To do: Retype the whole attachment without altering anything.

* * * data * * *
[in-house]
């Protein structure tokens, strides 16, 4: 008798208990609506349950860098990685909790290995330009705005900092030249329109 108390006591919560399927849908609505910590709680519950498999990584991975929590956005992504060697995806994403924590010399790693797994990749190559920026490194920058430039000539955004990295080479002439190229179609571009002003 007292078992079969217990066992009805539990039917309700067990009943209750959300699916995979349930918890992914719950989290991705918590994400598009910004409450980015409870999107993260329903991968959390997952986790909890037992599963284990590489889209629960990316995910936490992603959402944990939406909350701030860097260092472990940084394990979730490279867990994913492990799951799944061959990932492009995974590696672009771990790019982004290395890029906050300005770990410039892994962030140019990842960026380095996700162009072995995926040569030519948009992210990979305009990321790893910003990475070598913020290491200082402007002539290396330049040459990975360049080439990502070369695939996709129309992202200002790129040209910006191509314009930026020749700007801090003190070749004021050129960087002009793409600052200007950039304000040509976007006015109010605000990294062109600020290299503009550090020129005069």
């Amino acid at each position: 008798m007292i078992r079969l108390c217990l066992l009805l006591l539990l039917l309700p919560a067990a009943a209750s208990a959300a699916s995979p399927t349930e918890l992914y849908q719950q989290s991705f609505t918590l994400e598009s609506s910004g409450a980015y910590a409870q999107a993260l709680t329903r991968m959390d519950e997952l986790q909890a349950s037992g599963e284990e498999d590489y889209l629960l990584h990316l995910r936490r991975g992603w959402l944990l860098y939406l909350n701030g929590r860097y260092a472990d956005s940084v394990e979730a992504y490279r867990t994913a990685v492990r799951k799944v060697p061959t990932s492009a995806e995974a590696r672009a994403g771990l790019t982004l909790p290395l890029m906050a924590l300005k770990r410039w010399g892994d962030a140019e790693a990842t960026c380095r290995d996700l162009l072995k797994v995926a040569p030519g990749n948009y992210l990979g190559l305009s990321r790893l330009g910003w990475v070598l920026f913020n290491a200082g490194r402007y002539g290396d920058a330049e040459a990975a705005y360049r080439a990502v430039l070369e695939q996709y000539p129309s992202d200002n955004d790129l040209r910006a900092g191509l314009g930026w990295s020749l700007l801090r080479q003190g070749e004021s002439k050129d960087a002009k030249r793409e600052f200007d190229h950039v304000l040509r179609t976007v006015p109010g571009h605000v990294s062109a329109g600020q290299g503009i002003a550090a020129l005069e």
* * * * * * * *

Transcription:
[in-house]
């Protein structure tokens, strides 16, 4: 008798208990609506349950860098990685909790290995330009705005900092030249329109 108390006591919560399927849908609505910590709680519950498999990584991975929590956005992504060697995806994403924590010399790693797994990749190559920026490194920058430039000539955004990295080479002439190229179609571009002003 007292078992079969217990066992009805539990039917309700067990009943209750959300699916995979349930918890992914719950989290991705918590994400598009910004409450980015409870999107993260329903991968959390997952986790909890037992599963284990590489889209629960990316995910936490992603959402944990939406909350701030860097260092472990940084394990979730490279867990994913492990799951799944061959990932492009995974590696672009771990790019982004290395890029906050300005770990410039892994962030140019990842960026380095996700162009072995995926040569030519948009992210990979305009990321790893910003990475070598913020290491200082402007002539290396330049040459990975360049080439990502070369695939996709129309992202200002790129040209910006191509314009930026020749700007801090003190070749004021050129960087002009793409600052200007950039304000040509976007006015109010605000990294062109600020290299503009550090020129005069």
């Amino acid at each position: 008798m007292i078992r079969l108390c217990l066992l009805l006591l539990l039917l309700p919560a067990a009943a209750s208990a959300a699916s995979p399927t349930e918890l992914y849908q719950q989290s991705f609505t918590l994400e598009s609506s910004g409450a980015y910590a409870q999107a993260l709680t329903r991968m959390d519950e997952l986790q909890a349950s037992g599963e284990e498999d590489y889209l629960l990584h990316l995910r936490r991975g992603w959402l944990l860098y939406l909350n701030g929590r860097y260092a472990d956005s940084v394990e979730a992504y490279r867990t994913a990685v492990r799951k799944v060697p061959t990932s492009a995806e995974a590696r672009a994403g771990l790019t982004l909790p290395l890029m906050a924590l300005k770990r410039w010399g892994d962030a140019e790693a990842t960026c380095r290995d996700l162009l072995k797994v995926a040569p030519g990749n948009y992210l990979g190559l305009s990321r790893l330009g910003w990475v070598l920026f913020n290491a200082g490194r402007y002539g290396d920058a330049e040459a990975a705005y360049r080439a990502v430039l070369e695939q996709y000539p129309s992202d200002n955004d790129l040209r910006a900092g191509l314009g930026w990295s020749l700007l801090r080479q003190g070749e004021s002439k050129d960087a002009k030249r793409e600052f200007d190229h950039v304000l040509r179609t976007v006015p109010g571009h605000v990294s062109a329109g600020q290299g503009i002003a550090a020129l005069e």